but they are also all engaged in research or teaching related to Anabaptist/Mennonite
studies. They are undoubtedly the first generation of Anabaptist/Mennonite
scholars who have read Wittgenstein, Derrida and Foucault alongside the
texts of Guy F. Hershberger and Harold S. Bender.

Possibly some MQR readers are not familiar
with postmodern theory. Thus, rather than summarize each article individually,
I would like to offer a brief overview of the main features of postmodern
theory and some additional thoughts on its potential relevance for contemporary
Anabaptist/Mennonite groups.

* * *

Though the term is used frequentlyindeed almost
casuallyconcise definitions of "postmodernity" nearly always
collapse under the weight of nuances, qualifications and exceptions. In
part, this reflects the wide-ranging expression that postmodern critical
theory has been given in such disparate disciplines as literature, history,
music, philosophy and theology. But it is also a result of the inherent
suspicion that postmodern theorists have of any attempt to describe reality
in a systematic or hierarchical manner. Here we begin to find points of
common ground among postmodernists. Virtually all postmodernists, for
example, begin with a deep distrust of Reason and the triumphalist claims
of science, progress and liberty which, since the Enlightenment, have
been the foundations of modern civilization in the West. In place of the
Enlightenment confidence in the universal truth of Reason, postmodern
theory argues that everythingevery person, every deed, every "fact,"
every claim regarding Transcendence, Truth or Ultimate Realityis ultimately
embedded within a particular, and therefore limited, cultural context.

Though such notions as Reason or Truth appear to
be self-evidently woven into the very nature of reality, they are in fact
linguistic fictions, historically contingent creations of particular cultures
or communities. In a closely related vein, postmodern theorists also challenge
the standard western notion of the Self as an sovereign agent, capable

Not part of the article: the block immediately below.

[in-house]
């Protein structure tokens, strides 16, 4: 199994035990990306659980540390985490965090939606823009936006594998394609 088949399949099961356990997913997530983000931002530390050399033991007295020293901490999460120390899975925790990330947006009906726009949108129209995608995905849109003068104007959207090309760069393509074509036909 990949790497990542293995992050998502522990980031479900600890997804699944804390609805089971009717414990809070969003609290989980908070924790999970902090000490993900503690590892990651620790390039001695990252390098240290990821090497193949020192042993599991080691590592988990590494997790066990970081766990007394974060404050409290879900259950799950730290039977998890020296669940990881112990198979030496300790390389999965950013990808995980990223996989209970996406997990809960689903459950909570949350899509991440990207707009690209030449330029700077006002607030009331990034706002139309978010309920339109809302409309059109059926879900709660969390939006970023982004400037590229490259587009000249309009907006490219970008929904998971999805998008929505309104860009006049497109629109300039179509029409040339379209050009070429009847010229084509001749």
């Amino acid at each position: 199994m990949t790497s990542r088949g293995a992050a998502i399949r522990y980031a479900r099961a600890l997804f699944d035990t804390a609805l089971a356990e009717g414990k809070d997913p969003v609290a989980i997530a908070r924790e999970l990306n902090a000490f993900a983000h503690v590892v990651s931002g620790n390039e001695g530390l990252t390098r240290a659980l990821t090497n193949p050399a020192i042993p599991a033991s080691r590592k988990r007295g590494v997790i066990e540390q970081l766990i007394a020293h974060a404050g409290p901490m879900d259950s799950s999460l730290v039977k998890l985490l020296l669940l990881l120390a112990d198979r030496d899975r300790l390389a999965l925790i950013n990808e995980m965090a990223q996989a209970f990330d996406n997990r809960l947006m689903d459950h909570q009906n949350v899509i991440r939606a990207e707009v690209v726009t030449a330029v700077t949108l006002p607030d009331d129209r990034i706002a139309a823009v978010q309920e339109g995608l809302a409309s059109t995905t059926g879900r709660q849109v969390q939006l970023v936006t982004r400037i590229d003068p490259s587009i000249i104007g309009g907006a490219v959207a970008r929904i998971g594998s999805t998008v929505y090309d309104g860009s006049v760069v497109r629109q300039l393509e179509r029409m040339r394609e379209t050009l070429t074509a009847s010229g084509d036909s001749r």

of free and independent choices. They argue instead that the individual
is ultimately constituted by the dominant cultural logic (or "discourse")
of the community. The illusion that these concepts are universally validthat
they somehow transcend their specific contextis a useful means by which
self-interested elites within a culture or community maintain their power.
Thus, one central task of the postmodern theorist is "deconstruction,"
namely, exposing the intricate webs of power interests whichconsciously
or unconsciouslylie behind the deepest assumptions a particular community
holds regarding the nature of Truth. In short, postmodernity announces
not only the demise of the Reason as the grounding of society and human
identity, but it also exposes any universalizing theory (or "metanarrative")
as a human creation which serves particular vested interests within a
given society.

Not surprisingly, many Christian intellectuals
have reacted to postmodern theory with deep skepticism, if not open alarm.
At its best, some have argued, postmodern theory is an elitist academic
exercise, a cynical word game played by scholars anxious to ensure their
publications and academic tenure by cloaking old ideas in the patina of
technical and obscure jargon. At its worst, others have claimed, postmodern
theory is blatantly hostile to Christian faith. Like some new computer
virus unleashed in the academic community, its relentless "deconstruction"
of Transcendence leaves in its wake a trail of intellectual chaos and
ethical confusion.

Yet even though some Christians might wish it otherwise,
the issues raised by postmodern thought, like the troubles unleashed from
Pandora’s box, are not simply going to disappear. More than merely an
academic whim, postmodernism attempts to describe a "condition"
of western thought and culture which ultimately cannot simply be ignored